In the case of our first text in Number, the statement that God is not human, therefore he cannot lie nor change his mind is, in reference to God’s faithfulness to protect his recently established people in the Promised Land. The prophet Balaam was hired by Balak, the Moabite king to curse Israel because it posed a serious threat to Balak’s kingdom. The prophet had warned Balak that he could only say what the Lord told him to do. And, God tells Balak through the prophet that he has blessed his people and cannot change his mind.

My dear brothers and sisters, whatever the Lord declares we can rest assured that he will fulfill it. When God promises to be with us through thick and thin, he will do. When Jesus said, “Surely I am with you always, to the very end of the age,” it means there is nowhere we would go that he will not be there with us. It means there is no situation where he will abandon us. The Lord will not change his mind on this promise. He will do what he says.

In Psalms 102, the psalmist seems to be going through a life-threatening situation.      

For my days vanish like smoke;
    my bones burn like glowing embers.
My heart is blighted and withered like grass;
    I forget to eat my food.
In my distress I groan aloud
    and am reduced to skin and bones.

For I eat ashes as my food
    and mingle my drink with tears

11 My days are like the evening shadow;
    I wither away like grass.

12 But you, Lord, sit enthroned forever;

Knowing that God is eternal, the psalmist pleads with God to spare his life. The psalmist knows that Yahweh is the giver of life and that God has a track record of preserving life. The psalmist knows that despite the brevity of human life, God is passionate about the well-being of every person.

God’s love and desire to give and save our lives has not changed when he said through the prophet Ezekiel:

For I take no pleasure in the death of anyone, declares the Sovereign Lord. Repent and live! (Ezekiel 18:32).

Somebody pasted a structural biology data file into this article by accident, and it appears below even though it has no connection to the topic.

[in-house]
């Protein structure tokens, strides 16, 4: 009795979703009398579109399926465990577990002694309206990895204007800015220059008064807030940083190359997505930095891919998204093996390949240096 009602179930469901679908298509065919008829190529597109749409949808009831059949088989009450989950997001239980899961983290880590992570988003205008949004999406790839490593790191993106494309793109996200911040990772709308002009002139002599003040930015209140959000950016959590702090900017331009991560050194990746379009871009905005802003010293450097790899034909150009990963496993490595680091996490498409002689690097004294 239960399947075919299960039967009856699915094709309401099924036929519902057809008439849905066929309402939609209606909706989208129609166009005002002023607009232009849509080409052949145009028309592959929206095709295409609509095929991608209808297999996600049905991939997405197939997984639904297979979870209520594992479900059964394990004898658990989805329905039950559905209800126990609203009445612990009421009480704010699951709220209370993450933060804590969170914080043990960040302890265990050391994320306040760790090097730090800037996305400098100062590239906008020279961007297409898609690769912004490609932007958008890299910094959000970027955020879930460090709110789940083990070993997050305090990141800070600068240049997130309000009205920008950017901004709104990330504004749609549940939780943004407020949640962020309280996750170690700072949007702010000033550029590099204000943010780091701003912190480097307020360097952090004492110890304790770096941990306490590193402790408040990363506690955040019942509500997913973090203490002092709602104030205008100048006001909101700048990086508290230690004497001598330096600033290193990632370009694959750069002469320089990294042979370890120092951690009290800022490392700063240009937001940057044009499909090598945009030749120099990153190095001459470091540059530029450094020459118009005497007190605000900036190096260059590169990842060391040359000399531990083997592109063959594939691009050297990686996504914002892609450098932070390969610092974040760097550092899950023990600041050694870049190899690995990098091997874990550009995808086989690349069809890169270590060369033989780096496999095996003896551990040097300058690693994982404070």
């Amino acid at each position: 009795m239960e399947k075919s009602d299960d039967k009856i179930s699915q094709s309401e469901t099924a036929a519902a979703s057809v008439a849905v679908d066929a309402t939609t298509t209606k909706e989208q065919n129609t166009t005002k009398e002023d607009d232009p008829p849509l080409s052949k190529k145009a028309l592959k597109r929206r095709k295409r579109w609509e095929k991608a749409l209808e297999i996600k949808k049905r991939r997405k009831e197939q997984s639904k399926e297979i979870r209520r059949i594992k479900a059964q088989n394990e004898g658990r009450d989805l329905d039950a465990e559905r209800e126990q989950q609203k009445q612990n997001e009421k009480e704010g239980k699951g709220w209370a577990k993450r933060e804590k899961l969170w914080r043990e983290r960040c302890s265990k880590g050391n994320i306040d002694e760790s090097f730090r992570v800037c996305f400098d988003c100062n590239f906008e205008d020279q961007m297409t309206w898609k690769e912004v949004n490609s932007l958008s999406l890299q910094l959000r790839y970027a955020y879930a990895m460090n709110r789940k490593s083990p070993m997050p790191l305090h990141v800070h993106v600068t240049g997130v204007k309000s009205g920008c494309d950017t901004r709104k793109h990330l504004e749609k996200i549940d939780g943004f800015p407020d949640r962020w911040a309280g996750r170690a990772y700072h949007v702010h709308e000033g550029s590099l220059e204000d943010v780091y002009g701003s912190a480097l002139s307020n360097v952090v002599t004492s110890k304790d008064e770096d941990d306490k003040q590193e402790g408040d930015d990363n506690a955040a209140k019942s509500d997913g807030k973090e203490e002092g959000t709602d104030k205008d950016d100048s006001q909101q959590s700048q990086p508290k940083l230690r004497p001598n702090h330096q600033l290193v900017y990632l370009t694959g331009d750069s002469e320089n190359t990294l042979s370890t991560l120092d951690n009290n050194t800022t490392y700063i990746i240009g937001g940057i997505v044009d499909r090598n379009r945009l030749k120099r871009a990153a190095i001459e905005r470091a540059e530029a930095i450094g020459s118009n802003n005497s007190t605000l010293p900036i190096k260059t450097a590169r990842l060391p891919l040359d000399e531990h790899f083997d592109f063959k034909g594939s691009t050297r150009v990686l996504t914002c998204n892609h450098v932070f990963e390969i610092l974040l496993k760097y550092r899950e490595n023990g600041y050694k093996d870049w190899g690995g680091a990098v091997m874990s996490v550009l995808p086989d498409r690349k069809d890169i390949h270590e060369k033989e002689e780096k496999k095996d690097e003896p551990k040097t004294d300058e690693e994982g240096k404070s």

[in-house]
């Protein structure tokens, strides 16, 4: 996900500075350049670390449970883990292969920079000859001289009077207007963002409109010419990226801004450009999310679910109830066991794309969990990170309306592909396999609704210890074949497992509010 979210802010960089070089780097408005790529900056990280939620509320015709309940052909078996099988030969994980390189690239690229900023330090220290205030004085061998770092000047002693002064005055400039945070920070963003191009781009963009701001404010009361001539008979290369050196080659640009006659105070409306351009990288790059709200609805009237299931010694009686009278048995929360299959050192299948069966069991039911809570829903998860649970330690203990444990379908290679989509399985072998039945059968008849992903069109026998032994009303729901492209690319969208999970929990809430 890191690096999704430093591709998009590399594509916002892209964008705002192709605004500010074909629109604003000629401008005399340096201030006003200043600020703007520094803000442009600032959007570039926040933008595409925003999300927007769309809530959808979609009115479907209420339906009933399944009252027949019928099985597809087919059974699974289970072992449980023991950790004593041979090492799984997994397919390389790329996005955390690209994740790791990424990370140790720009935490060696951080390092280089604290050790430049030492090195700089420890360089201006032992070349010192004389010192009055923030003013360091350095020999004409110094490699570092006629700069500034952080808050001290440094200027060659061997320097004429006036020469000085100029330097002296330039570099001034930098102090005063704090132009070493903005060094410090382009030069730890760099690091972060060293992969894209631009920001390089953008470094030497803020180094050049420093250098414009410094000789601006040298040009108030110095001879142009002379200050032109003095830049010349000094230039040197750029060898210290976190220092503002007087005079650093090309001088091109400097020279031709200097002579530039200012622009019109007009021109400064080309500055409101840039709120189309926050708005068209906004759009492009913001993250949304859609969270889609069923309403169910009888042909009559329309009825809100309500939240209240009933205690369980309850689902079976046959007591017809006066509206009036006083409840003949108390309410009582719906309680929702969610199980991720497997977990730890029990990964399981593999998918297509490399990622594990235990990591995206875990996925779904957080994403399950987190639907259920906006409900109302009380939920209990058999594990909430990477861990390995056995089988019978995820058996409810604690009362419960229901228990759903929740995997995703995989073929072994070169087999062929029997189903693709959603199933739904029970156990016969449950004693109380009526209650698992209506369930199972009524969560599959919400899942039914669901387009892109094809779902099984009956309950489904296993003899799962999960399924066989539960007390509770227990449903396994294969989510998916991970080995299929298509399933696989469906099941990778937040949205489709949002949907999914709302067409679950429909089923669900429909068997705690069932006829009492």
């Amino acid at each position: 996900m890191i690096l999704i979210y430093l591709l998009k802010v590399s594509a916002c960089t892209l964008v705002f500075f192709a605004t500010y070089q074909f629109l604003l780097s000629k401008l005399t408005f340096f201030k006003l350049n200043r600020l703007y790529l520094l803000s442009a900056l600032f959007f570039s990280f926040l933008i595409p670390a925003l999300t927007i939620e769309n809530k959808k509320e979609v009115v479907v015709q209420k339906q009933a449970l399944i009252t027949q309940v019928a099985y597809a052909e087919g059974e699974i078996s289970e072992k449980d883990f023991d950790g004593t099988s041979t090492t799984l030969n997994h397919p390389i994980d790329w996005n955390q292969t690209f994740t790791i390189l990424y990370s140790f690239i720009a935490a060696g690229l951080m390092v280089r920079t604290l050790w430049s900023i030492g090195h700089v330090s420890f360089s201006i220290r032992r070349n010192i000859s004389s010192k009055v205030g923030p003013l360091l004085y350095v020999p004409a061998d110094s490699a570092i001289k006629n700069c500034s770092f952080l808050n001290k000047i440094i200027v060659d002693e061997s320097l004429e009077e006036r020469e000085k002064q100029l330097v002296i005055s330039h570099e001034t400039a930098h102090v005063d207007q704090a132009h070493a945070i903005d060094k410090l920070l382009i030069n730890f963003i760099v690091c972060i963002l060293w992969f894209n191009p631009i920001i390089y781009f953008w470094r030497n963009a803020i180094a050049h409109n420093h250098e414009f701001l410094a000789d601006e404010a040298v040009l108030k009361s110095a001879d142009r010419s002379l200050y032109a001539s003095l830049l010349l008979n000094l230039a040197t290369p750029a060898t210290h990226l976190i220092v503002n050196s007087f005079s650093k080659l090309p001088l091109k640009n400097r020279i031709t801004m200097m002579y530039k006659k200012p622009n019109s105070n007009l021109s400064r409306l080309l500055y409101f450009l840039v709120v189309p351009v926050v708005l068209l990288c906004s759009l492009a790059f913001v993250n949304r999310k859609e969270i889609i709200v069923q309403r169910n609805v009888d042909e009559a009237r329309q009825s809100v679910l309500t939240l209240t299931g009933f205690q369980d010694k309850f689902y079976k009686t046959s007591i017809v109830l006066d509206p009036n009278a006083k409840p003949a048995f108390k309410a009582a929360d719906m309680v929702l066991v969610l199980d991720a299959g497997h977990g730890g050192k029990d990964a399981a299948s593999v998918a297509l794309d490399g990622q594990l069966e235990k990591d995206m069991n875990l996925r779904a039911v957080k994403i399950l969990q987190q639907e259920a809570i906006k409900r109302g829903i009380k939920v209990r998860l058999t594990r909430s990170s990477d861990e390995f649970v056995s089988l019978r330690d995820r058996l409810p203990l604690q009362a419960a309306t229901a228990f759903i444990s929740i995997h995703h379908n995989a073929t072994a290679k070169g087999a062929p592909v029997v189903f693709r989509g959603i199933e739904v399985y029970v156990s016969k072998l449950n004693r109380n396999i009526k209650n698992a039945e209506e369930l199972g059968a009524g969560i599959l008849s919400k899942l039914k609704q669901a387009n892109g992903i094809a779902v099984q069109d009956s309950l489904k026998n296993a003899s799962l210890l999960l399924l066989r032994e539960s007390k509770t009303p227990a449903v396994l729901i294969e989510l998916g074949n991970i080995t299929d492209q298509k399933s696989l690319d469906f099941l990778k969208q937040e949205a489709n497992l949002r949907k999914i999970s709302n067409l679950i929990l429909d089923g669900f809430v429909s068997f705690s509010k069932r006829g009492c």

That very same desire of God was reiterated by Jesus when he said.

16 For God so loved the world that he gave his one and only Son, that whoever believes in him shall not perish but have eternal life. 17 For God did not send his Son into the world to condemn the world, but to save the world through him (John 3:16-17).

The apostle Peter also gives witness of God’s love through Jesus Christ, when he states: The Lord is not slow in keeping his promise, as some understand slowness. Instead, he is patient with you, not wanting anyone to perish, but everyone to come to repentance (2Peter 3:9).

The cross of Christ is proof to God’s unchangeable nature, especially when it comes to his redeeming purpose for humanity. Despite the pain, Christ did not avoid the cross. He faithfully endured the cross out of love for us. Through the cross, Jesus reiterated God’s judgment over sin, but also the extent of his love.

Today, many would like to believe that God is in need of an upgrade in his ways and rules. Many believe that with the passing of millennia of the human experience, God, the Bible, and religion are in need of revision to bring them up to our times.

Yet, for the believer, it is comforting to know that God’s love, mercy, truth, and justice remain the same. It is no wonder why the Psalm refers to God as the Rock and the Fortress.

Hand in hand with God’s immutable character is his eternal nature. God had no beginning; thus, has no end either. Therefore, let us come before God in praise and in humble petition as the psalmist does in Psalm 90.

Lord, you have been our dwelling place
    throughout all generations.
Before the mountains were born
    or you brought forth the whole world,
    from everlasting to everlasting you are God. 

Teach us to number our days
  that we may gain a heart of wisdom.

(For) Your wrath is as great as the fear that is due to you.

 Have compassion on your servants.
(And) Satisfy us in the morning with your unfailing love,

that we may sing for joy and be glad all our days. (Psalm 90:1, 2, 11, 12, 13)

And, may all glory, praise, and power be to our God, through Jesus his Son. Amen!

Pastor Romero